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The Smug Adventures Down Under

a travel blog by Murph, Tay, Colly and Erin


This is part two of our one year trip.
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A sailor's life for us!

Suva, Fiji


As we stepped off the plane at Nadi airport in Fiji it felt good to be back on the road. As there isn't much to see on the mainland we were lucky that our resort was very pleasing and a perfect location for relaxation and adjustment to 'Fiji time'. Our first relaxing day at the Sky Lodge was interrupted by the appearance of a crazy girl who, as we watched in shock, ran around the pool hysterically screaming at the staff. The scene was vaguely amusing to watch until she screamed "get off me or I'll sacrifice you, I'm going to have to kill you". By the next day there was a distinct lack of crazy girl, we can only hope that she was hospitalised somewhere. Apparently the coup wasn't what we needed to worry about.
Although we hadn't heard great things about Nadi, excited to be somewhere more "out-there" than Australia we spent an evening exploring the town/one street. We were obviously out of practice at handling local harrassment as within minutes of arriving we were sitting on a mat in the back of a souvenir shop accepting kava and a welcoming ceremony. Favoured by Fijians, Kava consists of a root ground to a powder and mixed with water, the result is a tasteless muddy water-like drink supposed to have calming qualities. The 'free' welcoming ceremony inevitably ended in us being asked for money for the "village"- rookie mistake. Cheap food means it was back to dining out and we were delighted to find a local restaurant with a delicious curry for a measly price.

The next day we boarded the ferry early and headed north to Kuata one of the smaller Yasawa islands. The resort we stayed at being the only settlement on the island, it was our own personal paradise. Similarly to our activities on the mainland the day consisted of doing basically nothing, the only difference being this time we did it in hammocks. Our sloth-like behaviour was only interrupted by hearing the conch being sounded for breakfast, lunch and dinner. In the evening completely out of our control, we were dragged up onto our feet and forced to partake in the traditional 'Bula dance', pretty much a Fijian Macarena. It may have been slightly more appropriate had there been more than ten of us, we weren't full of recently scoffed dinner and weren't stone-cold sober. The most embarrassing part was the sequence in which we had to bunny-hop whilst holding the stranger in front of you's hand through their legs.Sly little Colly by nominating herself as designated photogrpaher managed to avoid being part of this car-crash and instead spectated.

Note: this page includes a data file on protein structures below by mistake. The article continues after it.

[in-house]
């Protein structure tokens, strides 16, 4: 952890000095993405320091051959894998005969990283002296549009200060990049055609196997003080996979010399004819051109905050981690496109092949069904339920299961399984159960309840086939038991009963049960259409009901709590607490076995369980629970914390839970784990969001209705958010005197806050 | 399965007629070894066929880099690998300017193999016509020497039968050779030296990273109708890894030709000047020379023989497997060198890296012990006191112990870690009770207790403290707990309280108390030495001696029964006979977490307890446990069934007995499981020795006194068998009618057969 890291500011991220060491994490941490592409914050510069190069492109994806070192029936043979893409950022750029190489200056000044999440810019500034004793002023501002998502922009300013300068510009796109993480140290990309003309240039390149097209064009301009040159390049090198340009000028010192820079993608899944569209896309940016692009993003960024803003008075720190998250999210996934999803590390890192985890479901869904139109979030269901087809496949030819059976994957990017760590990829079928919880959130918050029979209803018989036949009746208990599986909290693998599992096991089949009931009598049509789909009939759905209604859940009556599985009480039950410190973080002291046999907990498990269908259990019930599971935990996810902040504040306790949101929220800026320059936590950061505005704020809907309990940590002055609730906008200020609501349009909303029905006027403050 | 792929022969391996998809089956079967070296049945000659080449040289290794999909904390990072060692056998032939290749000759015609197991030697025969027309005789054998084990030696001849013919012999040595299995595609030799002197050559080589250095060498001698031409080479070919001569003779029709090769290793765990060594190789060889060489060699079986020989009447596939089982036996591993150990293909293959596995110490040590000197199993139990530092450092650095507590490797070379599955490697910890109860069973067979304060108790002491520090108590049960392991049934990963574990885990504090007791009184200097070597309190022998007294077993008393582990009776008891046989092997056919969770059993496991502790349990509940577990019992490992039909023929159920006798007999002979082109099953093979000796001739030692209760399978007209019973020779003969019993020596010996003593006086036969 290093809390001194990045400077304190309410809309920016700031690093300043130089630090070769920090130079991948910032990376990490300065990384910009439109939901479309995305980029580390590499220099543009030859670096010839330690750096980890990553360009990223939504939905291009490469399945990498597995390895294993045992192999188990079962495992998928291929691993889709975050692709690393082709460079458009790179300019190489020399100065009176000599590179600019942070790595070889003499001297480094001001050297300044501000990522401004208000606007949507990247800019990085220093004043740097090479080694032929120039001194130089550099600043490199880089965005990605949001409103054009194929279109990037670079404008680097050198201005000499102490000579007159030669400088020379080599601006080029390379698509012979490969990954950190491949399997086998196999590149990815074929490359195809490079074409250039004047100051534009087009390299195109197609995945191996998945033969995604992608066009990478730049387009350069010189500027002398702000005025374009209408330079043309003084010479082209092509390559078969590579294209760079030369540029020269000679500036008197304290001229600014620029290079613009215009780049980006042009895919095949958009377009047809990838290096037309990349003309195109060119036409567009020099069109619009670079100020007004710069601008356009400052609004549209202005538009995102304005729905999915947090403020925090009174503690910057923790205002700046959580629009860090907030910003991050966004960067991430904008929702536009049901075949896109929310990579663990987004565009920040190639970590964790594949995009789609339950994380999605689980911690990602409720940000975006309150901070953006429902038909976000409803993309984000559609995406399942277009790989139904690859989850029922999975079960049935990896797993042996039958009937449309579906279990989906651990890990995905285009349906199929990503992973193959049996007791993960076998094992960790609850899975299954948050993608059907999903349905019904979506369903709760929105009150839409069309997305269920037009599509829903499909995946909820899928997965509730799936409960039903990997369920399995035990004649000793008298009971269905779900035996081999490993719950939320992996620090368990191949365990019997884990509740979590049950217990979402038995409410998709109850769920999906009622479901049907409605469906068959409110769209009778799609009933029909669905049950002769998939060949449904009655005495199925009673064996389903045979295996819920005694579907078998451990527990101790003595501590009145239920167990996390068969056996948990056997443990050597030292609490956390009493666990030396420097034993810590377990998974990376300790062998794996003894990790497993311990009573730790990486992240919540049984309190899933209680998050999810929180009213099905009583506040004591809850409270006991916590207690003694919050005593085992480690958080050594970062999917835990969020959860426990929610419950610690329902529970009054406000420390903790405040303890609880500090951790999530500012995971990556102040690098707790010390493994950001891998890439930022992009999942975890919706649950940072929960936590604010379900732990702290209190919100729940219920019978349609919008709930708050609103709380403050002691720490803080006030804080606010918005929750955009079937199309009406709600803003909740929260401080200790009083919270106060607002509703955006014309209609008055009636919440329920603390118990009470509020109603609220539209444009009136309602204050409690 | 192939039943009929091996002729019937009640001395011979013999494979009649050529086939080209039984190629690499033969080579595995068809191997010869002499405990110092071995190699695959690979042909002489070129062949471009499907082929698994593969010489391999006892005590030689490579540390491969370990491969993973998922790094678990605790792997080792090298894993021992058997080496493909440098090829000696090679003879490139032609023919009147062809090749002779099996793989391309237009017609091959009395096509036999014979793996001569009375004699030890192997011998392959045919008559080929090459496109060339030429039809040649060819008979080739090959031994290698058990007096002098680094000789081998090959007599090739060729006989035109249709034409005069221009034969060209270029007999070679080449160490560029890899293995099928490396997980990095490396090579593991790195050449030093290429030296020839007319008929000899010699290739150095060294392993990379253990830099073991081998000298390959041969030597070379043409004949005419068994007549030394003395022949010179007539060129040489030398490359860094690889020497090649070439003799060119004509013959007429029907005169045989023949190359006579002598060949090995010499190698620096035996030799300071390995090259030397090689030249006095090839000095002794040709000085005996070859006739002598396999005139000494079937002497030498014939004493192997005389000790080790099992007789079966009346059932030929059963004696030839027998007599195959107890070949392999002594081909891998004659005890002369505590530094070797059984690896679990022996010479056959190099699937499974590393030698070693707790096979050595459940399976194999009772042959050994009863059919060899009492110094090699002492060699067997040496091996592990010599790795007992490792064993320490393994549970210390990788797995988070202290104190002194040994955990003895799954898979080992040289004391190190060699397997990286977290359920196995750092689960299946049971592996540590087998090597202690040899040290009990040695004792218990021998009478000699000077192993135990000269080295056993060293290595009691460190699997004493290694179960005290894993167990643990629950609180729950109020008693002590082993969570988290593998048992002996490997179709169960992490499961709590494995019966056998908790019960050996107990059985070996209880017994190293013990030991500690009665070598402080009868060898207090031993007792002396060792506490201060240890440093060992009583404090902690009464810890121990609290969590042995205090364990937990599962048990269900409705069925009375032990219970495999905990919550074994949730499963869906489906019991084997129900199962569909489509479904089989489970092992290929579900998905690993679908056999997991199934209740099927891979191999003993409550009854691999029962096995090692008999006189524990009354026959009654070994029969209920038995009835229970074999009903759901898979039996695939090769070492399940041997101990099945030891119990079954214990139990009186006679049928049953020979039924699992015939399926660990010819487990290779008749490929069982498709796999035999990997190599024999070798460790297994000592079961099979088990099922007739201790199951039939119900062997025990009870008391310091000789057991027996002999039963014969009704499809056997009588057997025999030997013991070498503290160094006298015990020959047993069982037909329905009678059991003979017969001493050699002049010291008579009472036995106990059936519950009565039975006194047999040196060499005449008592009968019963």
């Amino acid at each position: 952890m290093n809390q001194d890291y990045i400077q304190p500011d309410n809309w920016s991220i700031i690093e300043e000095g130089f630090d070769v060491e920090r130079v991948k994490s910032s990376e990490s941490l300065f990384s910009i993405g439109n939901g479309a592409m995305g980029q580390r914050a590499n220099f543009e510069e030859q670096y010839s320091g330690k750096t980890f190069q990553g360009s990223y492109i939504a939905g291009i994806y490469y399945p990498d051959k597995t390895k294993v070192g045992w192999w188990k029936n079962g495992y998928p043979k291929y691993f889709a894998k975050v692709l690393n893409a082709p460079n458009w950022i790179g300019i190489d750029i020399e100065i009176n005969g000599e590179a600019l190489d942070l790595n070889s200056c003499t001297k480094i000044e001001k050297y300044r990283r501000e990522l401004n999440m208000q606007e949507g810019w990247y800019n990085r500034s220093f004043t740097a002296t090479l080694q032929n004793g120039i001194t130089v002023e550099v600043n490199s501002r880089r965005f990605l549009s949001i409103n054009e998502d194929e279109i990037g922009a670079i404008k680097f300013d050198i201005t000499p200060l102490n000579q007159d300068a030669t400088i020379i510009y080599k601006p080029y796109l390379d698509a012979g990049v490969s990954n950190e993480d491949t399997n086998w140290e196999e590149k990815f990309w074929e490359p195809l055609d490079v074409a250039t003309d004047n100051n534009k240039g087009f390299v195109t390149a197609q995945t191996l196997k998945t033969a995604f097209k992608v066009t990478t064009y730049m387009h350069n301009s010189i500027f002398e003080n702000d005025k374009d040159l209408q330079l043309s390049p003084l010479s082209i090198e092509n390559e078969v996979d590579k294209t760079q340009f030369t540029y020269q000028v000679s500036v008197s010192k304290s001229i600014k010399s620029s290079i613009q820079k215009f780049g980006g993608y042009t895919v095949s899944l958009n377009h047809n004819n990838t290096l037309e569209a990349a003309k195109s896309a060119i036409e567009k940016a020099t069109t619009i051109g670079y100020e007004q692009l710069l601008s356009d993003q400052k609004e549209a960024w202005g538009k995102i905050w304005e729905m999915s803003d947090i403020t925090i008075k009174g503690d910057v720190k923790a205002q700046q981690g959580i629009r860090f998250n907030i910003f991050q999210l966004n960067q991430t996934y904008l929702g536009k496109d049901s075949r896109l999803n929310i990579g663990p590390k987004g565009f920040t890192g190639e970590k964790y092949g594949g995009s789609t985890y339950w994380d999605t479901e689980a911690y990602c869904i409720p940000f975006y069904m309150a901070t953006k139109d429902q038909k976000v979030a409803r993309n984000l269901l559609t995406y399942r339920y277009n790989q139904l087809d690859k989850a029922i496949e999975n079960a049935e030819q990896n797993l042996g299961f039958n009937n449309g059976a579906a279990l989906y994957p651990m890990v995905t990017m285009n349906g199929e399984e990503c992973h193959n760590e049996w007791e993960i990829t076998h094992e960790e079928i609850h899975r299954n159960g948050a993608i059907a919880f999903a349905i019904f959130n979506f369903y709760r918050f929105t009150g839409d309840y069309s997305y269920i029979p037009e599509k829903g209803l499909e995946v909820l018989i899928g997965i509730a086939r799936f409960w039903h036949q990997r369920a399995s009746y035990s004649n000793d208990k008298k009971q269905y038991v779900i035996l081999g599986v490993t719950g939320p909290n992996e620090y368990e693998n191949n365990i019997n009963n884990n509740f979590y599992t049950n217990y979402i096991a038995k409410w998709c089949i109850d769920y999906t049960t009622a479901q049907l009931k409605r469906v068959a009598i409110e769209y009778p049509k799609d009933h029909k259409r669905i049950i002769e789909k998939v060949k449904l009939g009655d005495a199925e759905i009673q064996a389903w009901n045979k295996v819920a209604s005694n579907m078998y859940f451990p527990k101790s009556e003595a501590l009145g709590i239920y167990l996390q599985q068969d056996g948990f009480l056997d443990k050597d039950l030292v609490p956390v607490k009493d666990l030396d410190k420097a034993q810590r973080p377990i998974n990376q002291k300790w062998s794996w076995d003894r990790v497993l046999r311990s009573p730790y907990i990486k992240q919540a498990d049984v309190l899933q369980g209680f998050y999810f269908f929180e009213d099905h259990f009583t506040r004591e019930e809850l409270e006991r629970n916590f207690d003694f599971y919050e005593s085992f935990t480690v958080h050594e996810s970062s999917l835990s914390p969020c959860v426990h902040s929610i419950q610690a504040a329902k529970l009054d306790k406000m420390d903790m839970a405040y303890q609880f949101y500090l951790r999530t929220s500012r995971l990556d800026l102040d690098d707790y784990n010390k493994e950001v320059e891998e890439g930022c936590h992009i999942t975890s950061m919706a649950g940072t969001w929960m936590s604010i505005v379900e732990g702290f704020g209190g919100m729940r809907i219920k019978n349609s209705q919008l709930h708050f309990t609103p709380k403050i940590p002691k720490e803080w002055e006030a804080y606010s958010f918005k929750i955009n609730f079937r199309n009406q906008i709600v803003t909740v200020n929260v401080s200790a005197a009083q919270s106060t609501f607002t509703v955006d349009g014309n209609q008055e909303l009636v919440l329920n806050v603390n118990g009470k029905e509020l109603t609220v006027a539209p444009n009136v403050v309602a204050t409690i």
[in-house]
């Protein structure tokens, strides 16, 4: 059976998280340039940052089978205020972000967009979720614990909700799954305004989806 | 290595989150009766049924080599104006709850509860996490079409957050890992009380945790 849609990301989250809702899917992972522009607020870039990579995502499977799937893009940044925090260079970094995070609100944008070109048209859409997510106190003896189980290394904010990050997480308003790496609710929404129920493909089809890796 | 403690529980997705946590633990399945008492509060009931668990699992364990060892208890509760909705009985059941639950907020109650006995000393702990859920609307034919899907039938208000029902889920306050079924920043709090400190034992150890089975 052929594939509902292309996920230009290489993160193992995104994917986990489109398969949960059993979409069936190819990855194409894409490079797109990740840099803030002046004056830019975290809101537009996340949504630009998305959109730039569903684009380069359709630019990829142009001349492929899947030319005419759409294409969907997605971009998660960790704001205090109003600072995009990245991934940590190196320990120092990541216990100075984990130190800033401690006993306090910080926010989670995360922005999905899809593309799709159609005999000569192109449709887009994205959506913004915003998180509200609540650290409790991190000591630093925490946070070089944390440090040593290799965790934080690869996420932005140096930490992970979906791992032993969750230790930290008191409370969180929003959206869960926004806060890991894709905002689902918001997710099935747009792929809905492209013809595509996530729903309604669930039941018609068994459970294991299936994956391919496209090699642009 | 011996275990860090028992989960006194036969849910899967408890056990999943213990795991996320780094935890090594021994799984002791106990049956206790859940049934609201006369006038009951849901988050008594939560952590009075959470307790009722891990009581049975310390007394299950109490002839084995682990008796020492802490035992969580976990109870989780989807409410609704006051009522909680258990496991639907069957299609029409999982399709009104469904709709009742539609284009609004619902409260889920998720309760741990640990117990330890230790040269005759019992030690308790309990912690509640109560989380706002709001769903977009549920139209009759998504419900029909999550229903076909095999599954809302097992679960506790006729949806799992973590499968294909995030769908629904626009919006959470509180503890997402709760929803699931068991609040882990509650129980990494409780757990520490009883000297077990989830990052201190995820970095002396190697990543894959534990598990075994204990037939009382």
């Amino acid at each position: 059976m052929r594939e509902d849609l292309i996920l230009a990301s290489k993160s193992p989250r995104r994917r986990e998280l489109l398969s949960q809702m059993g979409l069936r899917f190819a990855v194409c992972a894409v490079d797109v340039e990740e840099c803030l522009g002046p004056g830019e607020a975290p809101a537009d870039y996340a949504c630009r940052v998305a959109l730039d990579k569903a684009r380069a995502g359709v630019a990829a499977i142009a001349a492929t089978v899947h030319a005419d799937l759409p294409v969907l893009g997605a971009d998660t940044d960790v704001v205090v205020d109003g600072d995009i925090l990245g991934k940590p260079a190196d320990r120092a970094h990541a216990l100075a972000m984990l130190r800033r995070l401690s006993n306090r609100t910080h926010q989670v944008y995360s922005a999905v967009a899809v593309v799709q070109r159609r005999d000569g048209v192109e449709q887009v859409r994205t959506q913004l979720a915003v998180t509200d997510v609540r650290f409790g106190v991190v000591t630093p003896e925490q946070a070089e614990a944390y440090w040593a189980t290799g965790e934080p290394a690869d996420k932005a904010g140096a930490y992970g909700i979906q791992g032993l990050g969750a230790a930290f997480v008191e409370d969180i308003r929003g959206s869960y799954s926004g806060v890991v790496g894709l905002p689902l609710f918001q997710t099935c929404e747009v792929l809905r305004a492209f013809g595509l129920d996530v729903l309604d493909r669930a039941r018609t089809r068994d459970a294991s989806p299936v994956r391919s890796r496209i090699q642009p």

The next day we hopped back on the ferry travelling North to bigger island Naviti, where we stayed at the Korovou resort. We were greeted by a group of extremely friendly Fijians and were serenaded with a welcome song as we reached the beach. Our first night as it was Sunday, we were treated to a special barbeque buffet where the Coral Parrot fish was a tasty little number. This lured us into a false sense of security as over the next couple of days the food deteriorated into tasteless stodge, following a pattern of noodles, potatoes and rice, all with no flavour. From the resort's veranda we spent the evening watching baby reef sharks coming into the shallows to feed on the fish. The rest of our time on the island was very educational as we enrolled in classes such as sarong tieing, coconut husking and fish feeding. Invaluably we now know how to craft a pair of shorts using just a sarong, one for the CV. Erin and Murph stopped off for one more night of island frollicks on Mantaray, as Colly and Tay enjoyed a romantic candlelit dinner for two back on the mainland. The girls spent an evening drinking with fellow Mantaray guests particularly enjoying the company of Colonel Tom May, a retired U.S. Special Ops pilot. Originally hailing from California he has spent the last ten years sailing the seven seas aboard his yacht Optimum Trust, in the company of Rambo the Yorkshire Terrier. After several Fijian beers Tom offered to take all four of the Smug Adventurers on a day-trip aboard his yacht.